9 CHARTS & TABLES, ONLINE GROCERY RETAILING IN THE EU 2012 Table 1: GDP sizes: EU 27, 2011 in bn Table 2: GDP sizes: EU 27, in 000 bn Table 3: Inflation: Euro Area and EU27, (HICP), % Table 4: Inflation: Euro Area 17, (HICP), % Table 5: Retail sizes: EU 27, in 000 bn Table 6: Retail sizes: EU 27, growth in %, CAGR Table 7: Per capita retail spend: EU 27, 2011 in Table 8: Grocery sizes: EU 27, in 000 bn Table 9: Grocery sizes: EU 27, growth in %, CAGR Table 10: Grocery share of total retail: EU 27, in % Table 11: Online grocery sizes sizes: EU 27, in 000 m e Table 12: Online percentage share of total grocery: EU 27 Table 13: Forecast : data EU Total & Online grocery in bn p18 p19 p25 p27 p31 p33 p35 p37 p39 p43 p48 p49 p53
10 CHARTS & TABLES, ONLINE GROCERY RETAILING IN THE EU 2012 Chart 1: Unemployment: EU 27, annual average 2011 (%) (1) Chart 2: Unemployment: EU 27, annual average 2011 (%) (2) Chart 3: Interest rates: BOE Chart 4: Interest rates: ECB Chart 5: Grocery growth rates: EU in %, (1) Chart 6: Grocery growth rates: EU in %, (2) Chart 7: Grocery sizes: The leading countries Chart 8: Grocery per capita sizes: EU 27 in 2011 in (1) Chart 9: Grocery per capita sizes: EU 27 in 2011 in (2) Chart 10: LeShop: the data Chart 11: UK data, Tesco customers, average spend and growth Chart 12: Auchan: figures, hyper vs Chronodrive Chart 13: Click & collect: Data, Q France Chart 14: New concepts: making online grocery deliveries efficient p22 p22 p28 p28 p40 p40 p42 p46 p46 p64 p72 p77 p81 p100
11 TESTIMONIALS AND CLIENTS «I found it very insightful. [...] Impressed with the amount of information that has been covered by your report.» (Retail merchandising company) «I found the document easy to read, well laid out and the content thought-provoking. It reminds me of the major considerations that affect our markets, and to address these key issues when approaching the global brands and retailers. Retail Predictions 2011 is a very good demonstration of the quality of how ResearchFarm operates and communicates.» (Technology supplier) «The content is very interesting to us, as we look after many of the largest shopping centres and we also represent many international retailers entering our market. There is plenty of food for thought.» (Property consultants) «It looks impressive.» (Property company) «It was helpful. It helped me to persuade my boss to take on a project about e-commerce research. I was really surprised by the importance of legal issues. I never read that elsewhere before.» (Government) «Thank you again for the study. These are very, very interesting, well explained (so, logical) predictions. Highly reliable and useful (I like the idea very much that loyalty schemes will move onto smartphones). It s quite impressive!» (Publishing group) «Great research, very useful.» (Retailer) «We have enjoyed reading your research information and have found it to be helpful in validating some of the other Grocery industry news information and predictions.» (Retailer) «On DLF s (Danish Association of Fast Moving Consumer Goods Manufacturers) New Years Conference on the 20th of January 2011 we had the great pleasure to hear ResearchFarm speak about future trends in online grocery retailing. The feed back from the conference participants was very positive as they gave ResearchFarm s presentation the highest score of all speakers, finding the analysis about the key success factors of chosen EU and US online retailers both very interesting and inspiring. We can therefore give ResearchFarm our best recommendation.» Dagligvareleverandørerne Danish Association of Fast Moving Consumer Goods Manufacturers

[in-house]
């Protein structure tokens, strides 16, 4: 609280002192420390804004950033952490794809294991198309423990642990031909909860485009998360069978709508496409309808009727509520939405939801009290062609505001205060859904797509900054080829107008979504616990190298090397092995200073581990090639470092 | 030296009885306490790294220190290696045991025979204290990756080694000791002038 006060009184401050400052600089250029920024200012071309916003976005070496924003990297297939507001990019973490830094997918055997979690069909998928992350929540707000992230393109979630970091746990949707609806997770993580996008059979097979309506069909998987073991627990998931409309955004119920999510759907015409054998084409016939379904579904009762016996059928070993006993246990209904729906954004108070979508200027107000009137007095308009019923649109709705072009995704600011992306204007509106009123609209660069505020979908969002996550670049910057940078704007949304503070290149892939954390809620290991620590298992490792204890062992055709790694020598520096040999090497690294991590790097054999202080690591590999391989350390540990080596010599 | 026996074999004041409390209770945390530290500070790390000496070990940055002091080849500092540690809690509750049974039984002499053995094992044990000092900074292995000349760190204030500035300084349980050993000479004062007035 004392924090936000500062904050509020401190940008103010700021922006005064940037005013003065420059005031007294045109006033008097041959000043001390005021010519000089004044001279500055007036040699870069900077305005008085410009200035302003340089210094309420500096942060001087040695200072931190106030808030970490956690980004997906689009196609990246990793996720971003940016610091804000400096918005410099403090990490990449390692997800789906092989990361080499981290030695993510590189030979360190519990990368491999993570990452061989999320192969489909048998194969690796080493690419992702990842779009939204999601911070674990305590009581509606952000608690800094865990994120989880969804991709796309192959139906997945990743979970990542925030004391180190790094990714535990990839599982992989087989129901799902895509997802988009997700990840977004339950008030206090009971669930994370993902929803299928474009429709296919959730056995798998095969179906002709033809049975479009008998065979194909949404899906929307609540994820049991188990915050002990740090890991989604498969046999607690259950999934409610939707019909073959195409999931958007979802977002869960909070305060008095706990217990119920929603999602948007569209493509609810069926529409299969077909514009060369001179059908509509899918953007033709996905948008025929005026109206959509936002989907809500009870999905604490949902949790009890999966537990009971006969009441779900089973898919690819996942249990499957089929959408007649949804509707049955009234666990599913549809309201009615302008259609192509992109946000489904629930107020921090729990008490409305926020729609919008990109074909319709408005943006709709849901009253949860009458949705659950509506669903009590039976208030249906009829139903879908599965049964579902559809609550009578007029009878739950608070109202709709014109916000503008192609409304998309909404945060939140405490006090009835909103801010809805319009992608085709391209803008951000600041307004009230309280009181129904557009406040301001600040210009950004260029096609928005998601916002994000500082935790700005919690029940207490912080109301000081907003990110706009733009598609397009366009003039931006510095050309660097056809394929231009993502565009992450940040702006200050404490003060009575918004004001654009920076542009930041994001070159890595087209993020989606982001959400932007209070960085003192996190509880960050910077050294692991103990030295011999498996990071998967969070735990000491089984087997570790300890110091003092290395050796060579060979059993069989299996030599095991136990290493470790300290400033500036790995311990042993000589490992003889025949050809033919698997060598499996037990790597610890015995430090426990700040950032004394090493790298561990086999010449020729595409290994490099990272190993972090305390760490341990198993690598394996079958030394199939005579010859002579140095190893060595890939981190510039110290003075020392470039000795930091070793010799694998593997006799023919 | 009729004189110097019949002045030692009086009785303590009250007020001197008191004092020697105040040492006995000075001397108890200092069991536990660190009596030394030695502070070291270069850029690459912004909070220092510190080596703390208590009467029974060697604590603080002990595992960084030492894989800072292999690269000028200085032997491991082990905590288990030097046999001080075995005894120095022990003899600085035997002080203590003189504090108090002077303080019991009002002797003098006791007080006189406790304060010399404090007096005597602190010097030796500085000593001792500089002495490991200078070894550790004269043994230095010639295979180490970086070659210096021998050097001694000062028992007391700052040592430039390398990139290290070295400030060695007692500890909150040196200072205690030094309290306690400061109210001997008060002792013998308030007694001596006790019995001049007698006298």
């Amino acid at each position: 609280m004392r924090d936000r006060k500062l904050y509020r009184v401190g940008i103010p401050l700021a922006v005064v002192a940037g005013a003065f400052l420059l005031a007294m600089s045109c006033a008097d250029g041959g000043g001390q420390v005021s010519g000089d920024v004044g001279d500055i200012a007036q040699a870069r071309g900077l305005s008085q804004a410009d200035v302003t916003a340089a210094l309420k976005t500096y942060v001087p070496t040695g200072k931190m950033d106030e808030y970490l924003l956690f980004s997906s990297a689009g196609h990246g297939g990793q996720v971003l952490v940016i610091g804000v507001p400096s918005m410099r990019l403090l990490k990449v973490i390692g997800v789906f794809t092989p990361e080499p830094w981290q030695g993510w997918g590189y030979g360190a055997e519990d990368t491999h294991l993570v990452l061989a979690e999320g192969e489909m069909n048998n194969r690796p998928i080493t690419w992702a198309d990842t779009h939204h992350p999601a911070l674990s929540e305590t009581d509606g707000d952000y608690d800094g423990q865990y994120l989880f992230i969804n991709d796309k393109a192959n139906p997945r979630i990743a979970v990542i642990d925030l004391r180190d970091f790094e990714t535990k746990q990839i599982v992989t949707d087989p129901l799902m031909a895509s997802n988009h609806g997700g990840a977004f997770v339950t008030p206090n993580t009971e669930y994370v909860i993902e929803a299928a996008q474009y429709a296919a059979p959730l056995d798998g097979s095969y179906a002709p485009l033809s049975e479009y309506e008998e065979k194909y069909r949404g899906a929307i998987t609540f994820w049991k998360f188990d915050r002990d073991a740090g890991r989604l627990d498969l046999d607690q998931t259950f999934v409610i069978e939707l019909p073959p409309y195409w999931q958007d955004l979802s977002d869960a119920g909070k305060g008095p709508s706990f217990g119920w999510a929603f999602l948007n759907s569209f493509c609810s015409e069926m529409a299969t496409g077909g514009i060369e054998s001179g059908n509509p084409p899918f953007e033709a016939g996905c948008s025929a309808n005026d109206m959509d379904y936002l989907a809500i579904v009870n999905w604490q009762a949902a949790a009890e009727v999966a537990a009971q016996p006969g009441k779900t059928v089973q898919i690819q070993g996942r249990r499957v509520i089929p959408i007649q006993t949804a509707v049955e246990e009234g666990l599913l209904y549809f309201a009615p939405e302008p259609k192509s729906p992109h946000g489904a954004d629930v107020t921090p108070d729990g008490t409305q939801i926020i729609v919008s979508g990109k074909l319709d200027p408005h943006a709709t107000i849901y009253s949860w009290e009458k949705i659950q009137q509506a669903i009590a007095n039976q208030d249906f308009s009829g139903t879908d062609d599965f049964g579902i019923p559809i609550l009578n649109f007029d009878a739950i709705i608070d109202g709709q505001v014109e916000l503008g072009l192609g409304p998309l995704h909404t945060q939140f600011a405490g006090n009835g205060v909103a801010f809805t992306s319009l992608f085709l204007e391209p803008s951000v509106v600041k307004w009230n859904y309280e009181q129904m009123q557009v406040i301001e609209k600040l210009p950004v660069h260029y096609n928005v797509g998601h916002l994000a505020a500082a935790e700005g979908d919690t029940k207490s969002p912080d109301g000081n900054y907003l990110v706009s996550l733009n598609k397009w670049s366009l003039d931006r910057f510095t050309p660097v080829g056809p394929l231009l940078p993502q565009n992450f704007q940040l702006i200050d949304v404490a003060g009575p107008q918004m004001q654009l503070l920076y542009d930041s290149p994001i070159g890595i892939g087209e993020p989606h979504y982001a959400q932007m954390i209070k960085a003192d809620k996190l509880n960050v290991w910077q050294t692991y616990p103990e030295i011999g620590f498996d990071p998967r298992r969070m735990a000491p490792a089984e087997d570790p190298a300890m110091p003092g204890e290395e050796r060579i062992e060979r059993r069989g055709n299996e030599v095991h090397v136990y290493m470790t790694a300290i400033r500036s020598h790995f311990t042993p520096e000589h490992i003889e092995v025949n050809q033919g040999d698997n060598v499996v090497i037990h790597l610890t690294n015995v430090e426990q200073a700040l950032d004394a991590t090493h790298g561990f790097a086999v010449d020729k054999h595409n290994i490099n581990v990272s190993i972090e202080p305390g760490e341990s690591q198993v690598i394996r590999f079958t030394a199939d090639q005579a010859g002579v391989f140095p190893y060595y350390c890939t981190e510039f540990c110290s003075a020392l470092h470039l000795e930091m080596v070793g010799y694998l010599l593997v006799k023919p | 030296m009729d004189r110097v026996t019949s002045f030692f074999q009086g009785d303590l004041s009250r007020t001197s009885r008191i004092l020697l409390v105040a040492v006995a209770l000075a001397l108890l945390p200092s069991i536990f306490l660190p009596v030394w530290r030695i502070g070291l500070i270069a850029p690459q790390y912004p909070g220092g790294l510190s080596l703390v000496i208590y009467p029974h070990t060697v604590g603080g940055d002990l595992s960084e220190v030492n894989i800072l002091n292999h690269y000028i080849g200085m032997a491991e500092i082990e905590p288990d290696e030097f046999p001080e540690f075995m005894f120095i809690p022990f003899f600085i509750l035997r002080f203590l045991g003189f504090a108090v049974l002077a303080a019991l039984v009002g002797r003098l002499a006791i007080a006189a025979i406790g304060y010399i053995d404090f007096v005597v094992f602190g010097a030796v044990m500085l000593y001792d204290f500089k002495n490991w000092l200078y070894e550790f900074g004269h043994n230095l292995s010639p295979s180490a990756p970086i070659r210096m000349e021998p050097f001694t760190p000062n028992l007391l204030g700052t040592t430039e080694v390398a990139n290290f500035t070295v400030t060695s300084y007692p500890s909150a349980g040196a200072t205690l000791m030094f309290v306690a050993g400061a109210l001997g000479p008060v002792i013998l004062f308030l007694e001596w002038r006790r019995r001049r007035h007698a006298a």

12 OUR METHODOLOGY LAY THE GROUND FOR NEW GROWTH! Researchfarm strives to deliver a starting point for constructive discussions and provide clear solutions and direction. Our in depth observations of fundamental changes combined with our strategic insights into the sector and our entrepreneurial thinking provide unrivalled, actionable and meaningful solutions. Our recommendations will enable you to formulate new strategies, head for the right milestones, drive future growth and set the right incentives. DELIVERING ADDED VALUE THROUGH OUR REPORTS 1. ACTIONABLE RECOMMENDATIONS Our reports provide you with recommendations for each chapter to help your strategic decisions. 2. BEST PRACTICE Every chapter features a case example and in-depth insights and recommendations. 3. INTERVIEWS WITH KEY PEOPLE The report is based on in depth conversation with business leaders, CEOs and CRM specialists. ABOUT RESEARCHFARM ResearchFarm is focused on strategic insight and innovative topics and trends in the FMCG/retail space. A key word for us is innovation. We try to unearth what works and what doesn t and tell our audience about it. For us the client comes first, as such we are focused on the story to tell, sharing insight and analysis, not on getting our names in the media though we will engage in this as well occasionally.
13 SAMPLE PAGES Zoom in to read Linas Matkasse: The Recipe Pioneer From Sweden Grocery Sizes: Eu 27, Growth In %, Cagr Table 9 90 ResearchFarm - Retail Analysts No part of this report may be reprinted or reproduced in any way without the written permission of ResearchFarm. 39 ResearchFarm - Retail Analysts No part of this report may be reprinted or reproduced in any way without the written permission of ResearchFarm.
14 SAMPLE PAGES Zoom in to read Alice.Com: The Premier Fmcg Marketplace Operator The single online platform provided by Alice allows FMCG players to interact with the consumer in a broader way than if suppliers only went through their own operations as Alice reaches the online customers of the FMCG competition as well. Moreover once an online ordering system has trained its customers to keep working shopping lists, it is compelling them to make ordering routine. Once it has become routine the customer is hooked. This is really where online grocery retailers need to focus their attentions on in terms of loyalty. is report may be reprinted or reproduced in any way without the written permission of ResearchFarm. This means Alice can be light on capital expenditure as FMCG players fund the stock and inventory, all items on the site are covered by a direct-from-the-supplier sales model. While Alice charges suppliers a service fee on each sale to cover costs, it does not own the inventory itself. What stands out at Alice.com is the deep discounting, which is not usually part of the online grocery selling model. Previously it made no economic sense for FMCG players to sell low-margin products directly to consumers online, but Alice could change that, especially as other US online retailers in the dry grocery arena such as Diapers.com and Drugstore.com have prices that are above physical stores such as Wal-Mart or Kroger. 112 ResearchFarm - Retail Analysts No part of thi